We will also notify you if no further stock is available and share alternative book recommendations
we will contact you when this item is next available to order
Successful corporate strategies, says this leading professor of management, depend upon dynamic marshaling of a firm's “invisible assets”—information-based resources such as technological know-how, the visibility of a brand name, or knowledge of a customer base—as well as tangible assets such as people, goods, and money. Hiroyuki Itami emphasizes the ways strategy must fit the firm's external environment (customers, competitors, and ever-changing technology) and also the importance of internal fit within the organization. He uses invisible assets as a single organizing concept to discuss the appropriateness of strategy in each area.
Strategy, Itami insists, must be adapted to rapidly changing conditions and must sometimes be prepared in advance of expected change. The most powerful strategy may often intentionally create imbalance in the short run in order to accumulate invisible assets and energize the organization. Itami examines successful strategies of Japanese firms, which have always operated in an environment of uncertainty and all-pervasive change. Sony and Honda are not the only examples, however—Itami also discusses IBM, Volkswagen, and the Swiss watch industry. The range of examples gives the book wide applicability and appeal to American business executives, who are now facing a similar situation of rapid change.
The clarity and sound construction of Itami's argument will make it useful not only to MBAs and theorists of international business and comparative management, but also to “real world” planners and managers who are currently coping with just the sort of situations Itami describes.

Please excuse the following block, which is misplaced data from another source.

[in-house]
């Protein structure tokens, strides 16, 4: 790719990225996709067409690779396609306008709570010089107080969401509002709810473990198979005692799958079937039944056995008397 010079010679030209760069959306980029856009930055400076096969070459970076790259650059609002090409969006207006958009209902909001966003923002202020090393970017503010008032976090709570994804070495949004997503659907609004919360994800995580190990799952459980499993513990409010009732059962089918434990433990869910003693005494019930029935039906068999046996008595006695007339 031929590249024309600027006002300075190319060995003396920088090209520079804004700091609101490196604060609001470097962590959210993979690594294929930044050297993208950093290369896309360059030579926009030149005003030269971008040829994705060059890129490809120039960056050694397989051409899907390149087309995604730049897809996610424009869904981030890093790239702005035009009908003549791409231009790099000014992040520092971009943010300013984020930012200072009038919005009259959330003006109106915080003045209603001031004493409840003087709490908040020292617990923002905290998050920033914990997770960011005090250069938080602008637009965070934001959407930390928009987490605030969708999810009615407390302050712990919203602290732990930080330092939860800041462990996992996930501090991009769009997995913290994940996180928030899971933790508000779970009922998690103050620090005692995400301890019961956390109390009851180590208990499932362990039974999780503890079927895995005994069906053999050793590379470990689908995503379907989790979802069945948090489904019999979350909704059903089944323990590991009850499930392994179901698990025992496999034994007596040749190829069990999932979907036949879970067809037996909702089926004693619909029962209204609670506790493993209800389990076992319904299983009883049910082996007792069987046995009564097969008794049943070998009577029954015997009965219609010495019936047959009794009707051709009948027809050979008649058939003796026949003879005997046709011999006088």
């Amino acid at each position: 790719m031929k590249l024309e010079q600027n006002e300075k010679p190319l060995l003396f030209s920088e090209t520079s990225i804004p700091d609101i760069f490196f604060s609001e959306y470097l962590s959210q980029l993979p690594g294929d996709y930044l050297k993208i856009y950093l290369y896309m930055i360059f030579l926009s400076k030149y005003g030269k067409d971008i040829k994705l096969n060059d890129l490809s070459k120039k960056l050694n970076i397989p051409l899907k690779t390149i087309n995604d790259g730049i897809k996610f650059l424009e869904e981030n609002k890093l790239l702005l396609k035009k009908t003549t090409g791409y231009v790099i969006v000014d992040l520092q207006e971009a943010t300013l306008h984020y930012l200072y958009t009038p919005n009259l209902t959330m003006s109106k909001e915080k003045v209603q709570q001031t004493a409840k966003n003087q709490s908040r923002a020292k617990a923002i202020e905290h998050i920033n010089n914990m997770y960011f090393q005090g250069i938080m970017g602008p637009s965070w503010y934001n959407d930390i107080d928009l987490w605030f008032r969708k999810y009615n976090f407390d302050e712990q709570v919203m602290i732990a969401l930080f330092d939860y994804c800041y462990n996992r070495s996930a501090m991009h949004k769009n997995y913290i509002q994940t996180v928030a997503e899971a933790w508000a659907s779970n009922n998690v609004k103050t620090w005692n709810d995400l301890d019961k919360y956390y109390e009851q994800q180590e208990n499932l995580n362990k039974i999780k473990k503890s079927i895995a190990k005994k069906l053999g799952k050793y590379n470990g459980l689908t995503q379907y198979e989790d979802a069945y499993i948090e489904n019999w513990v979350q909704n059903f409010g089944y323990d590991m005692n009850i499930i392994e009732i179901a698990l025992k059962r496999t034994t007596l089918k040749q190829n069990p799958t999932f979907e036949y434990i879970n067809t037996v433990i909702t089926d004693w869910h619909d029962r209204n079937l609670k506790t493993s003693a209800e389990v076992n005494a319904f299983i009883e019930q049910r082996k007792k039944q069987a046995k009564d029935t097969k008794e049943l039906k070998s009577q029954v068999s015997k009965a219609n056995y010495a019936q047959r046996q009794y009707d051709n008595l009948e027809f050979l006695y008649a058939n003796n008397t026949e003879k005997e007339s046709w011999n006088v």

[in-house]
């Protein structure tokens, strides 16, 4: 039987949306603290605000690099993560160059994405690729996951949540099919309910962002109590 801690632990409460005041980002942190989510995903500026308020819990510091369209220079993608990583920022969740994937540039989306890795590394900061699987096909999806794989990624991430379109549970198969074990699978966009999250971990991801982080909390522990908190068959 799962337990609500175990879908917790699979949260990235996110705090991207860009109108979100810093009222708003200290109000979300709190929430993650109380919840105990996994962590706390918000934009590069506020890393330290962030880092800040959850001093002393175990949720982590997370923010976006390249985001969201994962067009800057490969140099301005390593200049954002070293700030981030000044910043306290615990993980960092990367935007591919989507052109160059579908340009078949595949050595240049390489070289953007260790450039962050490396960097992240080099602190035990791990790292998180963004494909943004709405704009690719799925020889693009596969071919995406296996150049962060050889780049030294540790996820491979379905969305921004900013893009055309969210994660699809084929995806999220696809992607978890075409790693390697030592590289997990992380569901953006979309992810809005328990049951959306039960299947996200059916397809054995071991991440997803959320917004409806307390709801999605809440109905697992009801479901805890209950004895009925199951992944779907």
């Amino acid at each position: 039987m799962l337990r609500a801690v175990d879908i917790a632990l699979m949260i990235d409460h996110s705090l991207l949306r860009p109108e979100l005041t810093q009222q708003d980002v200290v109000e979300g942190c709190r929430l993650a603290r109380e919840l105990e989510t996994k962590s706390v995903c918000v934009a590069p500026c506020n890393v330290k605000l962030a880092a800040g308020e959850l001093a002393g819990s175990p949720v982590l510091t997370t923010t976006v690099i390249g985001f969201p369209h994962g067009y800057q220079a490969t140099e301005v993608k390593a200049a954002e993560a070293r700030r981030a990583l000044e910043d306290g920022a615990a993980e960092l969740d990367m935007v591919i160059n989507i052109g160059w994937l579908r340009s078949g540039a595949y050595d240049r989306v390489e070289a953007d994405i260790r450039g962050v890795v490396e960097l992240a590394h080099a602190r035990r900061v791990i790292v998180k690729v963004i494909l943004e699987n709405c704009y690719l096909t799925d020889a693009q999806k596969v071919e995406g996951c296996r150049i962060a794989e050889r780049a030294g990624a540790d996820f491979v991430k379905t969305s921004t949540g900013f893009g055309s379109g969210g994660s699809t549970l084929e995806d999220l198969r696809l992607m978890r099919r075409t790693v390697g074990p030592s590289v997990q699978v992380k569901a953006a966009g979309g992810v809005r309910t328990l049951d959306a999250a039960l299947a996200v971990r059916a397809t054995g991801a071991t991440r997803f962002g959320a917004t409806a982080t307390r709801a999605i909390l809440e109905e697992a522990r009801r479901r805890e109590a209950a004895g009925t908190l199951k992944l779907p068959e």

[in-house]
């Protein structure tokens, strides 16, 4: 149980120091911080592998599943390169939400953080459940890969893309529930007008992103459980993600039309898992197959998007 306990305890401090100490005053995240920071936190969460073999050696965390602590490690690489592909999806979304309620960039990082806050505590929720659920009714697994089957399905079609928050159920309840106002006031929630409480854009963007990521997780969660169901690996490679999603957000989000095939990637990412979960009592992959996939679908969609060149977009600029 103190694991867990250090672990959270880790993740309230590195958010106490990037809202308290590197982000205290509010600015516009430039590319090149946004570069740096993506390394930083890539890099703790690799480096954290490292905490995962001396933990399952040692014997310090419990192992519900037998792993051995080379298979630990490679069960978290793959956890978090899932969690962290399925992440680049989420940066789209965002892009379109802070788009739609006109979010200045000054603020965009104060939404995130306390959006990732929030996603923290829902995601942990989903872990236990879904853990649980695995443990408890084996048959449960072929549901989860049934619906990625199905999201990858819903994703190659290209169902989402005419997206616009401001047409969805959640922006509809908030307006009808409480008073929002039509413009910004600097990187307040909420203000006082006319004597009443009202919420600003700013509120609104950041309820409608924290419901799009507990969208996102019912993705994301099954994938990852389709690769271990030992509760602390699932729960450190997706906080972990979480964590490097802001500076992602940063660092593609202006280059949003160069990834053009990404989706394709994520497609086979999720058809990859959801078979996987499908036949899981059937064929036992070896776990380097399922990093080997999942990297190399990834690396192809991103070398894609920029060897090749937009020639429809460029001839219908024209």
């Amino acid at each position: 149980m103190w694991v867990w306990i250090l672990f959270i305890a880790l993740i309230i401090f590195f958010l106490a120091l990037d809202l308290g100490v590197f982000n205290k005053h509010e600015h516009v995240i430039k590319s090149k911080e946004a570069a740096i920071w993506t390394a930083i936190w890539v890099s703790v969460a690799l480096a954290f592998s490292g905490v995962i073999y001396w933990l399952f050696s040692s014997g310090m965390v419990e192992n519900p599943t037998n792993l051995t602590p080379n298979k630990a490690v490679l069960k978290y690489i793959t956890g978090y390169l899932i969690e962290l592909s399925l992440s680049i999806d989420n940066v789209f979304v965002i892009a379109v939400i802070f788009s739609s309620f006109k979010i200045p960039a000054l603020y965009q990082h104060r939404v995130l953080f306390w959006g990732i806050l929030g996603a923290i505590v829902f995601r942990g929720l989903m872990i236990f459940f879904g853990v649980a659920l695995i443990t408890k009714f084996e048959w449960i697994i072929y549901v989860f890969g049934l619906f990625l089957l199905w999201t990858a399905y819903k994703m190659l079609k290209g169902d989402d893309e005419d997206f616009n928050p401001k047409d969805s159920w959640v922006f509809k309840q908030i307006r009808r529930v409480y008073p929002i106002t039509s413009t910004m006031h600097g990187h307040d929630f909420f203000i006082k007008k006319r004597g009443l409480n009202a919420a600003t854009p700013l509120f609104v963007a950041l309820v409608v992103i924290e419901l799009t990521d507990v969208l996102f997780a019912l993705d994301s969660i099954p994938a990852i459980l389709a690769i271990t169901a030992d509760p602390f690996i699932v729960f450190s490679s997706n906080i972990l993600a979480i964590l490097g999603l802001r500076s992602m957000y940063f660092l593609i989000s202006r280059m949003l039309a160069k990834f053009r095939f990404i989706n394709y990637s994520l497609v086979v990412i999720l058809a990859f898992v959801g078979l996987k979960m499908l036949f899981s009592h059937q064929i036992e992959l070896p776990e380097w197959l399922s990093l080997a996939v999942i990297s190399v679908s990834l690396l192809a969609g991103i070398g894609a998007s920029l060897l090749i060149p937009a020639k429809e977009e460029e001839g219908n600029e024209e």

Publisher: Harvard University Press
Number of pages: 200
Weight: 322 g
Dimensions: 235 x 156 mm
Itami’s book is not mired in the analysis typical of management texts, and is likely to make a valuable addition to the literature on corporate strategy. - Sloan Management Review
[Itami] has updated his original Japanese version to the benefit of English readers. Western companies should take note of his argument. - The Economist
Itami provides carefully argued and well-thought-out discussions of the identification and use of a company’s information or knowledge resources—in all, a convincing point of view on the crucial importance of ‘soft assets’ in our age of information. - Mark J. Estren, Miami Herald
You may also be interested in...
Would you like to proceed to the App store to download the Waterstones App?